Both the BMDT and the EMDT have representatives from the following organizations assigned to them: DA’s Office, JASA, NYC Elder Abuse Center, NYC Department for the Aging, NYC Human Resources Administration Adult Protective Services, The Brookdale Center for Healthy Aging, The Harry and Jeanette Weinberg Center for Elder Abuse Prevention at the Hebrew Home at Riverdale, and Weill Cornell Medical College’s Division of Geriatrics and Gerontology. Since attendance at EACCRT is voluntary, representation at each meeting varies, although typically the above agencies send representatives to those meetings. In addition, EACCRT tends to have representatives attend from a wide range of community agencies as well.
The teams differ in the frequency of the meetings, focus of cases and representation. The Enhanced MDT meets twice a month and only works on cases with a financial exploitation element (although will also respond to co-occurring abuses on those cases). It is “enhanced” with forensic accountants and a geropsychiatrist. The forensic accountants, paid for through the grant, are Manhattan DA employees and will help investigate cases being brought to the team’s attention but not being prosecuted. (The geropsychiatrist’s role on the team was explained previously.) The team will be evaluated by a federally-funded evaluation team selected by Health and Human Services to understand the value of utilizing forensic accountants on financial exploitation cases in terms of finances restored and prevention of financial loss. In addition, HSBC bank sends representatives to the meetings to help the team understand how to work with the financial industry.
Although the three teams are designed differently, they all offer a central response point for the agencies and people working on elder abuse cases in the community. In addition, they utilize a case consultation model to improve the health and quality of life for older adults. This is accomplished through reviewing, discussing and coordinating cases of elder abuse and neglect; identifying systemic and resource problems that can be brought to the attention of others for strategizing and intervention; and identifying research needs.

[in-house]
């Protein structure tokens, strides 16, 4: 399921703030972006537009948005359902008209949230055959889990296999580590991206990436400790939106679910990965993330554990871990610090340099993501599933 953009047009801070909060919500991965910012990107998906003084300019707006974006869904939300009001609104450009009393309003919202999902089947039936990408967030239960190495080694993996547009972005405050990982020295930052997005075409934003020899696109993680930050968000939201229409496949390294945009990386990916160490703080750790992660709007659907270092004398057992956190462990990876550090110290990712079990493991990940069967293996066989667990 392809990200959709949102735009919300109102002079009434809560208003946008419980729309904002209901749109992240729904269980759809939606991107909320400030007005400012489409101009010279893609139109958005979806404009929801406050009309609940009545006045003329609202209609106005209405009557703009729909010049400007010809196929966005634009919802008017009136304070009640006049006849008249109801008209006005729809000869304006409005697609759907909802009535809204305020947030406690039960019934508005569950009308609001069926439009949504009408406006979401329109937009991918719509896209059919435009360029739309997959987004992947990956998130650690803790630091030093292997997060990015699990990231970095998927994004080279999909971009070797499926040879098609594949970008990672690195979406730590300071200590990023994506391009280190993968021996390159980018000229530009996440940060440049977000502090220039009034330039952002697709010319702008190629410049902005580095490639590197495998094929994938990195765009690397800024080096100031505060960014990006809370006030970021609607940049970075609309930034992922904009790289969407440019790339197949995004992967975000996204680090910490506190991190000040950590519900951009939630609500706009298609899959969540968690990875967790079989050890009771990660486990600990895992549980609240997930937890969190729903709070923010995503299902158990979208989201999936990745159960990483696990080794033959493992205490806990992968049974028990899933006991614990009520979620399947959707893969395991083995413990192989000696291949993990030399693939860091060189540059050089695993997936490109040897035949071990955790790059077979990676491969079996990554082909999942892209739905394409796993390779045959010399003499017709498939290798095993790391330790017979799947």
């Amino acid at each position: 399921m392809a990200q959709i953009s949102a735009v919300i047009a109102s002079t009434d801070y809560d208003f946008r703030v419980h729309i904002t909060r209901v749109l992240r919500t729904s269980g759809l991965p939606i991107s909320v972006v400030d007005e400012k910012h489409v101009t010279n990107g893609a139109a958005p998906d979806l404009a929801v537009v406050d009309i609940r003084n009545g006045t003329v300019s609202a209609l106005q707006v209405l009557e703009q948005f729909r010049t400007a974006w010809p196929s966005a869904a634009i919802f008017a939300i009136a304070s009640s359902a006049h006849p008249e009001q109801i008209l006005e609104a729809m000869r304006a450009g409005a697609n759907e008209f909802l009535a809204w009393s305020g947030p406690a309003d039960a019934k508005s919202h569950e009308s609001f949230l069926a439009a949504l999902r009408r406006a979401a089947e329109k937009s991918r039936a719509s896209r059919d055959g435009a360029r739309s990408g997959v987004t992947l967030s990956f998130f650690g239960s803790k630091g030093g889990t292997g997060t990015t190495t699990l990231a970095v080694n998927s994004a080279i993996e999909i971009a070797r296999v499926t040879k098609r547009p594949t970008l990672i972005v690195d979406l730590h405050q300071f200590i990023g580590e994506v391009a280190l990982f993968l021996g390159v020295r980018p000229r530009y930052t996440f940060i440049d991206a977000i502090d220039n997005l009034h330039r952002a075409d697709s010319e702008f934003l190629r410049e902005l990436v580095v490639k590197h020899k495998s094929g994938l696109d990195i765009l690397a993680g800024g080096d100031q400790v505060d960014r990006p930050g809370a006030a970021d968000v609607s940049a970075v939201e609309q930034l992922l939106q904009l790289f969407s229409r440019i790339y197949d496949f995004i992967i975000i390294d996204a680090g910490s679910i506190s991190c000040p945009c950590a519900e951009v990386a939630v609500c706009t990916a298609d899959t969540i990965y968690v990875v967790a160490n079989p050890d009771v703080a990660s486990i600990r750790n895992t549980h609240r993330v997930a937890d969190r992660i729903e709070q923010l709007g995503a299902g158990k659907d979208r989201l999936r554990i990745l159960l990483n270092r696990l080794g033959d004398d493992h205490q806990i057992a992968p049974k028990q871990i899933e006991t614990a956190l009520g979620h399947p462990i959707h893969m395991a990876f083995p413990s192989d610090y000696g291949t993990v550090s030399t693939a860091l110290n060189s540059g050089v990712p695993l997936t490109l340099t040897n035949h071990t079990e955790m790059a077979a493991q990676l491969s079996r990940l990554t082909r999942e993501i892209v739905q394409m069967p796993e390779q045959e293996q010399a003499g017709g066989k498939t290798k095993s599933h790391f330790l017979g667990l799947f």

Understanding the importance and impact of the features outlined above can be difficult without seeing the teamwork in action. With this in mind, in May 2014, EACCRT was filmed discussing a mock elder abuse case to capture the ways in which these diverse systems and professionals collaborate on complex cases:
In-Service Training on Accessing the MDTs
The NYC Elder Abuse Center’s staff and team members conduct orientations on the MDTs – their goals, structure and intake processes – so that professionals will understand how to access the teams’ services and how best to present cases to the teams. Click here for more information about these training opportunities.
Support for MDT Facilitators
NYCEAC facilitates a monthly phone-based peer leadership support group for facilitators of long-standing and nascent MDTs, and for those thinking about forming an MDT. For more information about this peer leadership group, contact Risa Breckman at email@example.com.
- Wiglesworth, A, Mosqueda, L, Burnight, K et. al. Findings from an elder abuse forensics center. The Gerontologist 2006; 46:277-283. [↩]